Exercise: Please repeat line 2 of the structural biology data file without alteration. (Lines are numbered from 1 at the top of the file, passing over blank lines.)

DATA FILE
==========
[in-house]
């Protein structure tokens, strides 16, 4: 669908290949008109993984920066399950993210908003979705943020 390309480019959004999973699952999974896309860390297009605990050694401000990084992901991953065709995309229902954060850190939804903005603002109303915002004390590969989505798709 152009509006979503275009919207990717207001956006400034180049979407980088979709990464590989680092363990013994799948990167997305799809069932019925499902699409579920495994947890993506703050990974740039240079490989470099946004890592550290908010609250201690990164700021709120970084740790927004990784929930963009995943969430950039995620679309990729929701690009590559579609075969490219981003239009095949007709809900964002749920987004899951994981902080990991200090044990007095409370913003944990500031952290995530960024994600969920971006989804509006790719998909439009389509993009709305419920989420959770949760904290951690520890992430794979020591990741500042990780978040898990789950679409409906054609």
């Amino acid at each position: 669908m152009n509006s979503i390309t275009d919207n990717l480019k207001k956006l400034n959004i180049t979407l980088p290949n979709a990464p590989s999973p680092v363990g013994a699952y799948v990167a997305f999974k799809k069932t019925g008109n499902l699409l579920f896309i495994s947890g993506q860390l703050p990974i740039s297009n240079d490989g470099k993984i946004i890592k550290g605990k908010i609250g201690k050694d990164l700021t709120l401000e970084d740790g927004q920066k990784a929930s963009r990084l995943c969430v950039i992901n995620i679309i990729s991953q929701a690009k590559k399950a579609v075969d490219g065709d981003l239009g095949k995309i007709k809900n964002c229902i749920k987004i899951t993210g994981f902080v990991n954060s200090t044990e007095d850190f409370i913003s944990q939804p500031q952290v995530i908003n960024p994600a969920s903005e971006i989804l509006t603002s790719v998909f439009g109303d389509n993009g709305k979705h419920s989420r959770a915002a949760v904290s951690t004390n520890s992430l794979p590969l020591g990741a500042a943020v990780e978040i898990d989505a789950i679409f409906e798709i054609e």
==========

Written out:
């Protein structure tokens, strides 16, 4: 669908290949008109993984920066399950993210908003979705943020 390309480019959004999973699952999974896309860390297009605990050694401000990084992901991953065709995309229902954060850190939804903005603002109303915002004390590969989505798709 152009509006979503275009919207990717207001956006400034180049979407980088979709990464590989680092363990013994799948990167997305799809069932019925499902699409579920495994947890993506703050990974740039240079490989470099946004890592550290908010609250201690990164700021709120970084740790927004990784929930963009995943969430950039995620679309990729929701690009590559579609075969490219981003239009095949007709809900964002749920987004899951994981902080990991200090044990007095409370913003944990500031952290995530960024994600969920971006989804509006790719998909439009389509993009709305419920989420959770949760904290951690520890992430794979020591990741500042990780978040898990789950679409409906054609």